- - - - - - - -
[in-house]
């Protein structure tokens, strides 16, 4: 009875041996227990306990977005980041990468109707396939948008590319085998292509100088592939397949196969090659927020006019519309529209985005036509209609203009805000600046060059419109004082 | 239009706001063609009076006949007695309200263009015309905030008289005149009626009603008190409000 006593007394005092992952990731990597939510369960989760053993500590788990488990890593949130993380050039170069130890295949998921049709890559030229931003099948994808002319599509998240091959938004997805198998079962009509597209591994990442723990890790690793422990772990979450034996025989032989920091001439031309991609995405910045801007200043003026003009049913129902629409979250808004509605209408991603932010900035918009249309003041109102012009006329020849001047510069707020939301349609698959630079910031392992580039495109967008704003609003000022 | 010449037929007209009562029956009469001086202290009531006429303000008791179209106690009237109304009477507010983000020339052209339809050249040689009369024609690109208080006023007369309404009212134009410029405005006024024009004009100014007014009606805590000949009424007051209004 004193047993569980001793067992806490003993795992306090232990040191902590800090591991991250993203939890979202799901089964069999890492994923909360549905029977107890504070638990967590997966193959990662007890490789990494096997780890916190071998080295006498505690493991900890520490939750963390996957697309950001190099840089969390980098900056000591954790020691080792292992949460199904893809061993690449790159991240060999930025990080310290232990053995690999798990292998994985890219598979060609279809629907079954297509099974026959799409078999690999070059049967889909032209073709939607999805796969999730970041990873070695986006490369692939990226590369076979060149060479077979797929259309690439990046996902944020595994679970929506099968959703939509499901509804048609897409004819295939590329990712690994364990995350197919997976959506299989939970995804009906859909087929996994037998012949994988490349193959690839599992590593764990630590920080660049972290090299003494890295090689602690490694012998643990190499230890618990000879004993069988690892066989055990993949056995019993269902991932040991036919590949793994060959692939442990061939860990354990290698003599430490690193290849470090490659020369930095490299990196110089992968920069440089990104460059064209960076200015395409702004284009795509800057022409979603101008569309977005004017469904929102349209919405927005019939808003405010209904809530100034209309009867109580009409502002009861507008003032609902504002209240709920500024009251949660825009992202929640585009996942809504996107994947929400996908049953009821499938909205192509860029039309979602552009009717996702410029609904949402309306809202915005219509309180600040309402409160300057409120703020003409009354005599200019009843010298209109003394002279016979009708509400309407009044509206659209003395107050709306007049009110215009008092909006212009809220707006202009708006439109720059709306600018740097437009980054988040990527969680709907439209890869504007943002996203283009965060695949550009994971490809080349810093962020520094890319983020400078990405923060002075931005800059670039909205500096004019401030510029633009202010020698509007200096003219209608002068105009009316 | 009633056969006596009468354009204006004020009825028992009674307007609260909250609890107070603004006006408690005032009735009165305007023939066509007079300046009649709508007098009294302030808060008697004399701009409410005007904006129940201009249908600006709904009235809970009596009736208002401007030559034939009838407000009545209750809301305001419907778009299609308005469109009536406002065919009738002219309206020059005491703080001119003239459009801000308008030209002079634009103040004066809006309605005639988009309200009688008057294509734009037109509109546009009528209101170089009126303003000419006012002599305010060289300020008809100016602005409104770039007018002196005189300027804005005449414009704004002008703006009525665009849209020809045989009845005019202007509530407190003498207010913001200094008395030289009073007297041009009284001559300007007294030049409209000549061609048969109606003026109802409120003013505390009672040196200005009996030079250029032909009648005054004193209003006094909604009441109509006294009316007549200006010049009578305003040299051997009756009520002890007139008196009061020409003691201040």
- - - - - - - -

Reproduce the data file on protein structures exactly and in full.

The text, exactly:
[in-house]
């Protein structure tokens, strides 16, 4: 009875041996227990306990977005980041990468109707396939948008590319085998292509100088592939397949196969090659927020006019519309529209985005036509209609203009805000600046060059419109004082 | 239009706001063609009076006949007695309200263009015309905030008289005149009626009603008190409000 006593007394005092992952990731990597939510369960989760053993500590788990488990890593949130993380050039170069130890295949998921049709890559030229931003099948994808002319599509998240091959938004997805198998079962009509597209591994990442723990890790690793422990772990979450034996025989032989920091001439031309991609995405910045801007200043003026003009049913129902629409979250808004509605209408991603932010900035918009249309003041109102012009006329020849001047510069707020939301349609698959630079910031392992580039495109967008704003609003000022 | 010449037929007209009562029956009469001086202290009531006429303000008791179209106690009237109304009477507010983000020339052209339809050249040689009369024609690109208080006023007369309404009212134009410029405005006024024009004009100014007014009606805590000949009424007051209004 004193047993569980001793067992806490003993795992306090232990040191902590800090591991991250993203939890979202799901089964069999890492994923909360549905029977107890504070638990967590997966193959990662007890490789990494096997780890916190071998080295006498505690493991900890520490939750963390996957697309950001190099840089969390980098900056000591954790020691080792292992949460199904893809061993690449790159991240060999930025990080310290232990053995690999798990292998994985890219598979060609279809629907079954297509099974026959799409078999690999070059049967889909032209073709939607999805796969999730970041990873070695986006490369692939990226590369076979060149060479077979797929259309690439990046996902944020595994679970929506099968959703939509499901509804048609897409004819295939590329990712690994364990995350197919997976959506299989939970995804009906859909087929996994037998012949994988490349193959690839599992590593764990630590920080660049972290090299003494890295090689602690490694012998643990190499230890618990000879004993069988690892066989055990993949056995019993269902991932040991036919590949793994060959692939442990061939860990354990290698003599430490690193290849470090490659020369930095490299990196110089992968920069440089990104460059064209960076200015395409702004284009795509800057022409979603101008569309977005004017469904929102349209919405927005019939808003405010209904809530100034209309009867109580009409502002009861507008003032609902504002209240709920500024009251949660825009992202929640585009996942809504996107994947929400996908049953009821499938909205192509860029039309979602552009009717996702410029609904949402309306809202915005219509309180600040309402409160300057409120703020003409009354005599200019009843010298209109003394002279016979009708509400309407009044509206659209003395107050709306007049009110215009008092909006212009809220707006202009708006439109720059709306600018740097437009980054988040990527969680709907439209890869504007943002996203283009965060695949550009994971490809080349810093962020520094890319983020400078990405923060002075931005800059670039909205500096004019401030510029633009202010020698509007200096003219209608002068105009009316 | 009633056969006596009468354009204006004020009825028992009674307007609260909250609890107070603004006006408690005032009735009165305007023939066509007079300046009649709508007098009294302030808060008697004399701009409410005007904006129940201009249908600006709904009235809970009596009736208002401007030559034939009838407000009545209750809301305001419907778009299609308005469109009536406002065919009738002219309206020059005491703080001119003239459009801000308008030209002079634009103040004066809006309605005639988009309200009688008057294509734009037109509109546009009528209101170089009126303003000419006012002599305010060289300020008809100016602005409104770039007018002196005189300027804005005449414009704004002008703006009525665009849209020809045989009845005019202007509530407190003498207010913001200094008395030289009073007297041009009284001559300007007294030049409209000549061609048969109606003026109802409120003013505390009672040196200005009996030079250029032909009648005054004193209003006094909604009441109509006294009316007549200006010049009578305003040299051997009756009520002890007139008196009061020409003691201040």